a new edition of climbers
If I’m delighted to have Climbers–certainly my best novel–back in print, I’m even more delighted to have an introduction to it by Robert Macfarlane, author of The Wild Places and The Old Ways, and chair of this year’s Man Booker Prize judges. Here’s a glimpse–
So let me try to express a little of the amazement I feel when standing in front of the work of Harrison … To read Light, Nova Swing, Empty Space or Climbers is to encounter fiction doing what fiction must: carrying out the kinds of thinking and expression that would be possible in no other form. I pass through his novels feeling a mixture of wonder, calmness and disturbance; I end them brain-jarred and unsettled. It takes time to recover. Metaphysical tremors and echoes persist for days afterwards…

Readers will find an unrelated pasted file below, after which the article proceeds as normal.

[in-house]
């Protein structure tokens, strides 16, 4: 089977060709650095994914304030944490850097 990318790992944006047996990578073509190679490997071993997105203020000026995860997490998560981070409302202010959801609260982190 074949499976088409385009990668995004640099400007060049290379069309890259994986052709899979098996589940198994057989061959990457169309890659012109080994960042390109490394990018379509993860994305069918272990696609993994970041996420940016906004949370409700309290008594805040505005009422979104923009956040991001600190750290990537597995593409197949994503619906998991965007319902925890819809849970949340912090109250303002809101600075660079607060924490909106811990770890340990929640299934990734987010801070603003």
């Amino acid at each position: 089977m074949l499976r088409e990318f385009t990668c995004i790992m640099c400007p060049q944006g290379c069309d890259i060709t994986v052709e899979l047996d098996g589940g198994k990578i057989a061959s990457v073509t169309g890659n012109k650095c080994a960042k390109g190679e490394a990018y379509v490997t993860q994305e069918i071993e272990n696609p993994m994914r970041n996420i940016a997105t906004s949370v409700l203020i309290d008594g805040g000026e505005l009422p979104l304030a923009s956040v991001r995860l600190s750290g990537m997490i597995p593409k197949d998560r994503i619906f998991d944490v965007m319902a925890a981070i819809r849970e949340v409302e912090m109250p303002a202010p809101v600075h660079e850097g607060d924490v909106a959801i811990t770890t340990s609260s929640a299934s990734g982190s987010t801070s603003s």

It takes time, also, to realise that what feels at first like bleakness in Harrison’s novels is in fact something more like parity of gaze. He offers lucidity without pity, but without rancour either. Although the fierce ease with which capitalism husks humanity is one of his main anxieties, and although debris–emotional and material–is one of his chief preoccupations, and although rupture and damage are the textures that most attract his eye, his vision is devoid neither of tenderness nor of hope. His compassion will be unmistakable to anyone who reads him…
Robert Macfarlane’s engagement with landscape and the philosophy of landscape is acute, searching and in the best sense poetic. His work places him firmly in a tradition which stretches back to the Romantics, while his understanding of the anti-sublime makes him fiercely contemporary. To have this introduction isn’t just a thrill: it gives me hope that Climbers might in some way fit into and extend that tradition too. That will have made it worth being a writer.
Climbers is published in May, and available for pre-order, on Kindle or paper, at Amazon now.